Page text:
Frank says that people cannot and should not be rushed out of their chaos narrative. As health care workers, we often seek to formulate people’s experience for them, because we are uncomfortable with the formlessness of chaos, the incoherency of it. I’m thinking of this because I’m only now beginning to emerge from a small taste of dissolution, from my own chaos narrative.

I was recovering pretty well from my fractured thoracic spine, walking, beginning to take showers and getting into the pool for 20 minutes of hydrotherapy. I was still in pain and exhausted, but feeling as if I was getting a grip on the situation. Then my son brought home a summer cold, which quickly passed to me and morphed into a severe bronchitis. I was shaken from fits of coughing, each spasm seemed to threaten break a rib or shatter my already broken spine. The bone pain returned. I had been slated to start on a strong antibiotic therapy to fight my C.pneumonia Igg titers, so I went ahead and took that. Then the trouble really started. The vertigo was so bad I couldn’t even move my head lying down without the room spinning; I was queasy and my skin itched. All the side effects of a hangover without the fun of a party. Still, I thought these would pass and stuck with it for three days out of fear of having pneumonia again (I had walking pneumonia for four months this spring). Finally, I got to my doctor and he changed the antibiotic and upped my breathing treatments.

For almost two weeks I couldn’t think. I couldn’t find a metaphor, naw, not me. There was no pulling me out of the experience, no distancing. I lay in bed watching the pecans ripening on the tree, watching the graceful dance of the trees and the distant white clouds in the blue Renaissance sky. The lace curtains billowed, the breeze was mercifully cool, and there was no I, only the sensations of distress or the abatement of distress. Out on the edges of consciousness I knew there were things I needed to attend to, but I had to let them go, let them drift off and trust that when I finally came ashore there would be a coherent self to deal with them.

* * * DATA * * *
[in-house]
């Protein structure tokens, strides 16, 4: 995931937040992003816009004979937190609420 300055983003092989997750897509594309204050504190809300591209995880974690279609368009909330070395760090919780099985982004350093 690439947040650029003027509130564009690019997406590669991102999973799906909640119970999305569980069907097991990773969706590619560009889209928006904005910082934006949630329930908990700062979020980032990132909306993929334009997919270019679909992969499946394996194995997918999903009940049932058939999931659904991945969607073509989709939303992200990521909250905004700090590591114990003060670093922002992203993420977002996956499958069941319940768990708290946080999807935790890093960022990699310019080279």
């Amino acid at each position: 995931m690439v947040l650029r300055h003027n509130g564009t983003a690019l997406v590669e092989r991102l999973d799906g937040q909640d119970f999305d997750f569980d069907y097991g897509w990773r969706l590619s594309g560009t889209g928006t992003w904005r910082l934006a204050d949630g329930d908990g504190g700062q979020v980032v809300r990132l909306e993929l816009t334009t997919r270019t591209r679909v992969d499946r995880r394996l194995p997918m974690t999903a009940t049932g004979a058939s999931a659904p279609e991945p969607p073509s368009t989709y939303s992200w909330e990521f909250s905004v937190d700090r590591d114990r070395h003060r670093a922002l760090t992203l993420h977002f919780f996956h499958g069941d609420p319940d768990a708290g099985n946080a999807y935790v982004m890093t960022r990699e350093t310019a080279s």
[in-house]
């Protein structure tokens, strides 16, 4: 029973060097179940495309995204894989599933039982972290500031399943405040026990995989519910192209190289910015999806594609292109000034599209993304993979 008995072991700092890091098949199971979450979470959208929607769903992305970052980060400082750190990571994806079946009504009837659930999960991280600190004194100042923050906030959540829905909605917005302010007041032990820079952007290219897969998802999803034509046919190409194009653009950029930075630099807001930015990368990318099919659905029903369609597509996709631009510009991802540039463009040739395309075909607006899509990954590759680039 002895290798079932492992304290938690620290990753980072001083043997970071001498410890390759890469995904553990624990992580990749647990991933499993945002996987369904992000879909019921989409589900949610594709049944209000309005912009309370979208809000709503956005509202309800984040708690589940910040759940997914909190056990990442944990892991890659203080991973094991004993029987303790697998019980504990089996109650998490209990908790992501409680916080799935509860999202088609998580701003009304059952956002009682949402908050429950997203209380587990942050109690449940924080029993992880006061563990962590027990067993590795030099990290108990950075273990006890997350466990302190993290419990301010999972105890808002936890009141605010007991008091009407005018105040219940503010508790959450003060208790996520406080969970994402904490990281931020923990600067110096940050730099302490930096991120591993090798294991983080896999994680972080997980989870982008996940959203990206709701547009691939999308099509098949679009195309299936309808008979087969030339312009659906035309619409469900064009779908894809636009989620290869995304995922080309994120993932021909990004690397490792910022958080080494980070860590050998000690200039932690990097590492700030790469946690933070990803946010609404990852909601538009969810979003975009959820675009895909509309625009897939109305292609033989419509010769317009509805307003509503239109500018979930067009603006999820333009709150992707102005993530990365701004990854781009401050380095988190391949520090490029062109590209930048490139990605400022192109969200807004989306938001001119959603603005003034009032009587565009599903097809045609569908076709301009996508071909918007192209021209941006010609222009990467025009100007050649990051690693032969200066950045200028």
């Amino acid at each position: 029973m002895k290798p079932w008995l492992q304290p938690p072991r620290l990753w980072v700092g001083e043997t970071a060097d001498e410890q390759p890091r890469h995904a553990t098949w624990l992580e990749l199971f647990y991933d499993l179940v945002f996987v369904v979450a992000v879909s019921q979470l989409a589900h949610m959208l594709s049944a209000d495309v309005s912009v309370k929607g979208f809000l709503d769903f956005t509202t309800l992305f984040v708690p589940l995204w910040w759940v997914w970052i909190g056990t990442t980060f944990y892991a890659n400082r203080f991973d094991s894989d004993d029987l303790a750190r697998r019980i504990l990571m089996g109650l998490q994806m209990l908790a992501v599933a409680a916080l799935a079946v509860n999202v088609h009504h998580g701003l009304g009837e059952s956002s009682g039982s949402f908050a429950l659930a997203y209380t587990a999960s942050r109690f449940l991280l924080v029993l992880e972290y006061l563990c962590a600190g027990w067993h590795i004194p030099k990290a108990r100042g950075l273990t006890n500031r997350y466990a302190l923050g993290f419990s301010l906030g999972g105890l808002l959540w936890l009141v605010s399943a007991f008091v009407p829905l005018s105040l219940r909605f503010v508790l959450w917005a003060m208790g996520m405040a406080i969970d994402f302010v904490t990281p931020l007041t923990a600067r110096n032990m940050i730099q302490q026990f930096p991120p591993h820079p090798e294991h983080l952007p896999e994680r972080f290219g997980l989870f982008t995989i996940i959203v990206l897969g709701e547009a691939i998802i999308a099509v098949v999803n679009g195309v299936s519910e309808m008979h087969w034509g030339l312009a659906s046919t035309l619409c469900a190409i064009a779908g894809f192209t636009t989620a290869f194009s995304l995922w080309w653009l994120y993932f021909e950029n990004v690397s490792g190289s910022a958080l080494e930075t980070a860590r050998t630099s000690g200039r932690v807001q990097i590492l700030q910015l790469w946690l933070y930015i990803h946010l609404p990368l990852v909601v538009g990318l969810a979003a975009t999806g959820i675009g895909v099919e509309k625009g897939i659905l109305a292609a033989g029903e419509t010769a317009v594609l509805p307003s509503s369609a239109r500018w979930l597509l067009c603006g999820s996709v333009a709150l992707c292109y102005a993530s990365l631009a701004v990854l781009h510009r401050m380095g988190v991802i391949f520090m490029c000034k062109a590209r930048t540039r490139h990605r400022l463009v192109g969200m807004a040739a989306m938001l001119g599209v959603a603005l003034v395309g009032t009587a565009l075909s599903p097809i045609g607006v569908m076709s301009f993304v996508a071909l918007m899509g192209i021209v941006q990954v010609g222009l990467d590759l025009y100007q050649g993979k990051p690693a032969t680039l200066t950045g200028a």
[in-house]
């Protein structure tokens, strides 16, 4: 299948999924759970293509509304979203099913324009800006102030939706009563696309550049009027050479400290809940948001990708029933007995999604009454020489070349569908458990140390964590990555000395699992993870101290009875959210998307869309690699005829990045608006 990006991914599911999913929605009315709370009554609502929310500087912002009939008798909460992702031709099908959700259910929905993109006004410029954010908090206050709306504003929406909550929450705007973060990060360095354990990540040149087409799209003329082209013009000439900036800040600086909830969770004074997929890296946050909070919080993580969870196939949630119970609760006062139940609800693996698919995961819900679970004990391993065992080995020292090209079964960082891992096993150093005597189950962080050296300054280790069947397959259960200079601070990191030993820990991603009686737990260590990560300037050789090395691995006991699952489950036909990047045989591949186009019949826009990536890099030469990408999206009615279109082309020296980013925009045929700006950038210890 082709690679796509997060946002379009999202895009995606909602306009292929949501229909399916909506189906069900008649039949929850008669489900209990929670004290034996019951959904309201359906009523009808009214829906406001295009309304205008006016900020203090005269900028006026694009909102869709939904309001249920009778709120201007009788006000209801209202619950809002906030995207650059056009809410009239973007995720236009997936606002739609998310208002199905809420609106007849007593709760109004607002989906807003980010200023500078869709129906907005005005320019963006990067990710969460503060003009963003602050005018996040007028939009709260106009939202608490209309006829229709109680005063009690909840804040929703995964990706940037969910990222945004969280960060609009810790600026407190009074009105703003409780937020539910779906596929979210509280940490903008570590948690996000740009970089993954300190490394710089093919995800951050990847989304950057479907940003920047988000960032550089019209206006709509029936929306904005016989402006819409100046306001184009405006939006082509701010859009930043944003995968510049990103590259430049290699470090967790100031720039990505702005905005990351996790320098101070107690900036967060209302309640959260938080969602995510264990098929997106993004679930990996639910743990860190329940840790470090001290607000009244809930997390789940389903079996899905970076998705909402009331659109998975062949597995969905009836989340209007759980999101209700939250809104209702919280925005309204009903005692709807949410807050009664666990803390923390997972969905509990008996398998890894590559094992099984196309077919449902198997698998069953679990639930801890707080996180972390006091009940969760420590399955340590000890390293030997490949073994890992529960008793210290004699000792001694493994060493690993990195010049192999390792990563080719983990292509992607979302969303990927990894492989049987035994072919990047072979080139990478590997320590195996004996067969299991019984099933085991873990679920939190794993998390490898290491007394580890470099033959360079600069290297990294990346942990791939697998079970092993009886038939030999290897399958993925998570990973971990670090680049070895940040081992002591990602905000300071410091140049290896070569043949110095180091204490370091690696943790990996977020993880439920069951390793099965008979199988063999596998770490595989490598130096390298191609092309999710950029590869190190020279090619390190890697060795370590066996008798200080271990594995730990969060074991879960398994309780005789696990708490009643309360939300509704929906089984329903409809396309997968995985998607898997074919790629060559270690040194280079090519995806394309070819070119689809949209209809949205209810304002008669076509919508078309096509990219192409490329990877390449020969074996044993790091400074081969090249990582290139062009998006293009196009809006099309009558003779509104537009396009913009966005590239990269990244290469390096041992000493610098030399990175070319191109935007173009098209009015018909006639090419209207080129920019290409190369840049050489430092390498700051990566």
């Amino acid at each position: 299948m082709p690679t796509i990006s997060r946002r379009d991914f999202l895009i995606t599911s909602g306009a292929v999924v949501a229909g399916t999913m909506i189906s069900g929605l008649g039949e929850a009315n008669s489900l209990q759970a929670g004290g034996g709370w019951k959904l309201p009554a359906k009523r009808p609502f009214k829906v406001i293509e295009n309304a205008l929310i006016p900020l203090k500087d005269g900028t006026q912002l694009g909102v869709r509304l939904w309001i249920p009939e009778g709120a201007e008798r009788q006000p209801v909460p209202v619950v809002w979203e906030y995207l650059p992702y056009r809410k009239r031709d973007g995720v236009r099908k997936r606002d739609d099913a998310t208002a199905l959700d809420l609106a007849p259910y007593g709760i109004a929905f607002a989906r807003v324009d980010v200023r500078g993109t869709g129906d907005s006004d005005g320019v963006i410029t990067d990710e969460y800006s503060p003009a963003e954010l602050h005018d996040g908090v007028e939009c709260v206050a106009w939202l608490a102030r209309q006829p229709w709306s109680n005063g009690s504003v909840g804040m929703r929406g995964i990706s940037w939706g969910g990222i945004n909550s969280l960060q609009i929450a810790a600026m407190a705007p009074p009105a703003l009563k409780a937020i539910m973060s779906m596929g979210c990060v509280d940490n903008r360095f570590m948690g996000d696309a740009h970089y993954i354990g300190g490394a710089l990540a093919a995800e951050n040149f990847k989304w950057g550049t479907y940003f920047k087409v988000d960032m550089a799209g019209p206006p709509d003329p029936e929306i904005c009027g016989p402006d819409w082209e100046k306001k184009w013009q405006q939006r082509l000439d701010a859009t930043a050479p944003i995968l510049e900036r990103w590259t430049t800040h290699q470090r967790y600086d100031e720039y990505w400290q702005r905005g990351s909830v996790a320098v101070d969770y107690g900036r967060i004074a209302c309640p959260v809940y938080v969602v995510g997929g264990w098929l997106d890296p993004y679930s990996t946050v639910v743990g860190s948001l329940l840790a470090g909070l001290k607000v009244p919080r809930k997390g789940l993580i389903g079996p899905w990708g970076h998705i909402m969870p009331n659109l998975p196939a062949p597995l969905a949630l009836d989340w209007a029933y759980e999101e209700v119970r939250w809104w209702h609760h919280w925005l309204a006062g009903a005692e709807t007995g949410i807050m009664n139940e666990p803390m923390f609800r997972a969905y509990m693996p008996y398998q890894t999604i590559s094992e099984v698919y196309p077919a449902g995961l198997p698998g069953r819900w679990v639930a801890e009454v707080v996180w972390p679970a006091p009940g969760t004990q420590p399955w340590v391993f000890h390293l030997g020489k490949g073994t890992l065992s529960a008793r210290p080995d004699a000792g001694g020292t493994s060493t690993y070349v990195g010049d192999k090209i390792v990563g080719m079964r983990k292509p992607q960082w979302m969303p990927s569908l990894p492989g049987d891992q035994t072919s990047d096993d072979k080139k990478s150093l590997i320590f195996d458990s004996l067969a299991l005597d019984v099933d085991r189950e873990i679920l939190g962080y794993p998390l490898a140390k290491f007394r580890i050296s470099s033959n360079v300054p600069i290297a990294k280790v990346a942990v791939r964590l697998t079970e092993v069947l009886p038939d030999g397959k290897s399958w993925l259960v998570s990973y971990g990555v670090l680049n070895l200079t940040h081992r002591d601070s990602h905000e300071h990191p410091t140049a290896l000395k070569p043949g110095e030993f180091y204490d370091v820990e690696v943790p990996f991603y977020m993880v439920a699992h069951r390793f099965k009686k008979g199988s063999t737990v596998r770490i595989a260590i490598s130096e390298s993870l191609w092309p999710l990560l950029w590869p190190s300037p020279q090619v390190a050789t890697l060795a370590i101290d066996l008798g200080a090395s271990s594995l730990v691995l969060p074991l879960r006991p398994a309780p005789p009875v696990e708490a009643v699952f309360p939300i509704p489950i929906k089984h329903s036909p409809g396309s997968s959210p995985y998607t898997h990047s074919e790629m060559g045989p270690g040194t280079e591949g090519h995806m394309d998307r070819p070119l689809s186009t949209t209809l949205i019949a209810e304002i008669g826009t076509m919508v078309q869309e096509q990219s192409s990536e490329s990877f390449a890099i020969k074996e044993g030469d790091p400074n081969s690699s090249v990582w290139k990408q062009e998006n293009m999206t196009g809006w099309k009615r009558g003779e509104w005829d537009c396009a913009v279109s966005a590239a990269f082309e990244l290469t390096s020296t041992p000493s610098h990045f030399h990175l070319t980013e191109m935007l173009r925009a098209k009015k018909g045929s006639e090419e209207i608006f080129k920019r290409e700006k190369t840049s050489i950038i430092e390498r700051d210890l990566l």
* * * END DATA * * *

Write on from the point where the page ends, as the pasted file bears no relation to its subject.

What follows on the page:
When I was well enough, I dragged my poor ruin of a body out to the back porch. I sat and looked at my garden–the cone flowers and bee balm prematurely dead from drought and neglect. Was everything in and around me blighted? Just then, there was a flash of brilliant yellow in herb garden. I squinted. There it was, a goldfinch alighted on the dried bee balm. I had tried for years to attract goldfinches, and yet, without even trying, here it was. I held my breath. It was as if God had sent down this most beautiful emissary to tell me–“I am bigger than your dissolution,than your pain.” And that was the beginning. The beginning of the end of my chaos narrative. Yes, I have gone to seed. But look, there are worse things.

I sent Todd out to buy what he considered a ridiculously expensive goldfinch feeder. The goldfinch pair stick around. I’m feeling better.